In 1917, she enrolled in Morgan academy found in Maryland with the help of her former employer. After her graduation, she joined Howard University where she studied for one and a half years and secured a scholarship that saw her transfer to Barnard College for a degree course. Between 1928 and 1932, she studied human culture at Columbia University. In 1936, she got a Guggenheim Fellowship award for travelling and collecting folklore in the British West Indies and Haiti (Boyd 35).
Throughout her life, Zora engaged in a number of jobs alongside her writing. She served as a secretary while working with Fannie Hurst (1889–1968). she later became a writer in paramount and Warner brother’s studios. She also worked as a librarian with the library of congress and finally as a drama tutor at North Carolina Collage for Negroes.
Zora most celebrated work include her novel “Their Eyes Were Watching God” written in 1937, her collection of American folklore that included Tell My Horse (1939) and Mules and Men (1935). Zora worked on three other novels: Moses, Man of the Mountain (1939), a retell of the Mosaic biblical allegory in an African perspective, Seraph on the Suwanee (1948), a story of woman experience in love. and Jonahs Gourd Vine (1934), an autobiography of her father.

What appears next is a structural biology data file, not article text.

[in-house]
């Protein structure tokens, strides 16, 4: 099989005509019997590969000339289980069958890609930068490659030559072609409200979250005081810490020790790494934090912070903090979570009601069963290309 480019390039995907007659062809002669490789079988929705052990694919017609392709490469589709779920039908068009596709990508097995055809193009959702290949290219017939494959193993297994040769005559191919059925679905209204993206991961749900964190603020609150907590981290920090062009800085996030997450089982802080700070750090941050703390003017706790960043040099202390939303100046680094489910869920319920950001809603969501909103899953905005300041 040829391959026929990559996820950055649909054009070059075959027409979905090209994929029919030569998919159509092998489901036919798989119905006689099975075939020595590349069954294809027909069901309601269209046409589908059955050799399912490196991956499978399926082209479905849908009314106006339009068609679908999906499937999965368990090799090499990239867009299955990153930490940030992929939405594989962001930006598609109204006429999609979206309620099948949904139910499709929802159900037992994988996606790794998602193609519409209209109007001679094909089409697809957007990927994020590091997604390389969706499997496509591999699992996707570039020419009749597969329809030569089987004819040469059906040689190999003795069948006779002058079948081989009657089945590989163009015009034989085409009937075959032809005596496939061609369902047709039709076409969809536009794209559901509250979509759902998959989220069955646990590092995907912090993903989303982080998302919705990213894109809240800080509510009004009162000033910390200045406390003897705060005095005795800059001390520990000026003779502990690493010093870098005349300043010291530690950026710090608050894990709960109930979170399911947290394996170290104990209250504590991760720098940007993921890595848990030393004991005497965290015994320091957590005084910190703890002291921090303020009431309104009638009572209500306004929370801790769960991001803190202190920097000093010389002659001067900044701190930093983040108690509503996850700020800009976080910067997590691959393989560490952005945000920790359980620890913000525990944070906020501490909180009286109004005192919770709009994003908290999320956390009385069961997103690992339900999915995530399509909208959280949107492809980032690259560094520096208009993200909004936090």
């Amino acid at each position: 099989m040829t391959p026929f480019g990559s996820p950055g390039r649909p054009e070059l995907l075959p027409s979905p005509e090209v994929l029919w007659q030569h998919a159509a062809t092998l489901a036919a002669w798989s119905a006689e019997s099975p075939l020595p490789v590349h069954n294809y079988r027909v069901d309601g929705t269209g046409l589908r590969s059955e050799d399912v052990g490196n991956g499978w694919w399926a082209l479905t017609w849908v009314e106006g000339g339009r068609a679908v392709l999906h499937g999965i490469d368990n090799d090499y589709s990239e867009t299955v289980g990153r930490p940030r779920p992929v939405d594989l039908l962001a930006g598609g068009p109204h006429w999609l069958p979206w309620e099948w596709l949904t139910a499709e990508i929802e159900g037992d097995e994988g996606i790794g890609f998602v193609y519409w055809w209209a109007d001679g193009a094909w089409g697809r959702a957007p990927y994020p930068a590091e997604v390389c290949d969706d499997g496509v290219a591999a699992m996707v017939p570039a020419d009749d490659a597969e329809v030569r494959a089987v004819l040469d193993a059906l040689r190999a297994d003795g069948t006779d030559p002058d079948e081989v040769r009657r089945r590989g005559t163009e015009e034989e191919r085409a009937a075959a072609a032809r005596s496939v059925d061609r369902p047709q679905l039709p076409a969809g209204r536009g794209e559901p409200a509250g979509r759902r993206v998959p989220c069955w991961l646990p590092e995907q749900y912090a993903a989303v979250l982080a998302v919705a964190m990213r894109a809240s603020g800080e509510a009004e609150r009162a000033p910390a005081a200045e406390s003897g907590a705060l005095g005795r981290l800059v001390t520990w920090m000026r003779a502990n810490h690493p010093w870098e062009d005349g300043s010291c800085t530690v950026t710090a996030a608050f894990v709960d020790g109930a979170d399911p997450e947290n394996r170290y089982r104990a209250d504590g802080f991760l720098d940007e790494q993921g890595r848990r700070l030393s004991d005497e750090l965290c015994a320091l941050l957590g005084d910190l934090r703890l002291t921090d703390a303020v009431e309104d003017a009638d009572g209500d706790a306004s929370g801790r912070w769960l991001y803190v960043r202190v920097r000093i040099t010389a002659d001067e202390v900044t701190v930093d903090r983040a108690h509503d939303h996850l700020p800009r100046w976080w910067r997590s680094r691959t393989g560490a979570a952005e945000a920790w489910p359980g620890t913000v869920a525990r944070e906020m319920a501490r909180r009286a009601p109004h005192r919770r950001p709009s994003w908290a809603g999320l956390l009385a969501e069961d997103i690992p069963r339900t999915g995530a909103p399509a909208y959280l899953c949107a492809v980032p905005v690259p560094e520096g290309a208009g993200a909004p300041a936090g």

Hurston met a number of people who significantly shaped her carrier life, this include notable African American writers such as Langston Hughes, Arna Bontemps and Jessie Fauset, all of whom belonged to the renown New Negro movement that was later change to Harlem Renaissance.
Like many other writers, Hurston has her own critics. One of them is Darwin Turner who suggested that she was a “quick-tempered woman, arrogant toward her peers, obsequious toward her supposed superiors, desperate for recognition and reassurance to assuage her feelings of inferiority” (1979).